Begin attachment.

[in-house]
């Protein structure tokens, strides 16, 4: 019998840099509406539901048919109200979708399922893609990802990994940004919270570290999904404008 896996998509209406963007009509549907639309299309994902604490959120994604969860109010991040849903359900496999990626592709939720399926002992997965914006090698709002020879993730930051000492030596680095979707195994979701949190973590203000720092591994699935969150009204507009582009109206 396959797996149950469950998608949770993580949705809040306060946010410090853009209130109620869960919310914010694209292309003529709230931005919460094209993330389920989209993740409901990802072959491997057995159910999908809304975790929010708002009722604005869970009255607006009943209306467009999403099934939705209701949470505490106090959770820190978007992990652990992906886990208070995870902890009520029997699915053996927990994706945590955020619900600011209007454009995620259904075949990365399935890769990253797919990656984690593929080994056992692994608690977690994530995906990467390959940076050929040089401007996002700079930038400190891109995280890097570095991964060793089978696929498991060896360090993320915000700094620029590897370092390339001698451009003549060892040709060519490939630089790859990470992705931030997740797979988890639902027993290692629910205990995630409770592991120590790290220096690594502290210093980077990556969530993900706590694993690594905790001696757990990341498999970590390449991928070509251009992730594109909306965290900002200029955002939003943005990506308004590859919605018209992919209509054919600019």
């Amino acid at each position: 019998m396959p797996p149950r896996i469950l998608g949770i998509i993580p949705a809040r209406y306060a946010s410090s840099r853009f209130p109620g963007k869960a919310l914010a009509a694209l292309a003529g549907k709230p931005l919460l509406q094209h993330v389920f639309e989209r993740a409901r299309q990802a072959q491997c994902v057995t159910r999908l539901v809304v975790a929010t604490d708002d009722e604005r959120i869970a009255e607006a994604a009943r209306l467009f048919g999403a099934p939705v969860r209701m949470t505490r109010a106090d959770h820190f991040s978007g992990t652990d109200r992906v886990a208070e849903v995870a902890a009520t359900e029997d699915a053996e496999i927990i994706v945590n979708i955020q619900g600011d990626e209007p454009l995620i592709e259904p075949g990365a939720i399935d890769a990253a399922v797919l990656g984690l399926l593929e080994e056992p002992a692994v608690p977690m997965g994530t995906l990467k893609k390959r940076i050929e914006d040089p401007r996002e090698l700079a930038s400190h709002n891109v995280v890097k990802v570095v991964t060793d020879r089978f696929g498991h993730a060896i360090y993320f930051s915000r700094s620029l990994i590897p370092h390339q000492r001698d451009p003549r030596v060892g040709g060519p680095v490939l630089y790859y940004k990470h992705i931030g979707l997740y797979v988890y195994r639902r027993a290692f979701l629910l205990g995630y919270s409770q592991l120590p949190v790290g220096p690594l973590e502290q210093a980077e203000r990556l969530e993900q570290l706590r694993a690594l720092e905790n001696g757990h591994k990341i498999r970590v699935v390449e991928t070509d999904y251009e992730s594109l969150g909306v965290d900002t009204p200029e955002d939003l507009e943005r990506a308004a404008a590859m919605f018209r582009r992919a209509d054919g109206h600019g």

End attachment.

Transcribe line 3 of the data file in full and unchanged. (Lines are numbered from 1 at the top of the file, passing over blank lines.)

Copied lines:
């Amino acid at each position: 019998m396959p797996p149950r896996i469950l998608g949770i998509i993580p949705a809040r209406y306060a946010s410090s840099r853009f209130p109620g963007k869960a919310l914010a009509a694209l292309a003529g549907k709230p931005l919460l509406q094209h993330v389920f639309e989209r993740a409901r299309q990802a072959q491997c994902v057995t159910r999908l539901v809304v975790a929010t604490d708002d009722e604005r959120i869970a009255e607006a994604a009943r209306l467009f048919g999403a099934p939705v969860r209701m949470t505490r109010a106090d959770h820190f991040s978007g992990t652990d109200r992906v886990a208070e849903v995870a902890a009520t359900e029997d699915a053996e496999i927990i994706v945590n979708i955020q619900g600011d990626e209007p454009l995620i592709e259904p075949g990365a939720i399935d890769a990253a399922v797919l990656g984690l399926l593929e080994e056992p002992a692994v608690p977690m997965g994530t995906l990467k893609k390959r940076i050929e914006d040089p401007r996002e090698l700079a930038s400190h709002n891109v995280v890097k990802v570095v991964t060793d020879r089978f696929g498991h993730a060896i360090y993320f930051s915000r700094s620029l990994i590897p370092h390339q000492r001698d451009p003549r030596v060892g040709g060519p680095v490939l630089y790859y940004k990470h992705i931030g979707l997740y797979v988890y195994r639902r027993a290692f979701l629910l205990g995630y919270s409770q592991l120590p949190v790290g220096p690594l973590e502290q210093a980077e203000r990556l969530e993900q570290l706590r694993a690594l720092e905790n001696g757990h591994k990341i498999r970590v699935v390449e991928t070509d999904y251009e992730s594109l969150g909306v965290d900002t009204p200029e955002d939003l507009e943005r990506a308004a404008a590859m919605f018209r582009r992919a209509d054919g109206h600019g």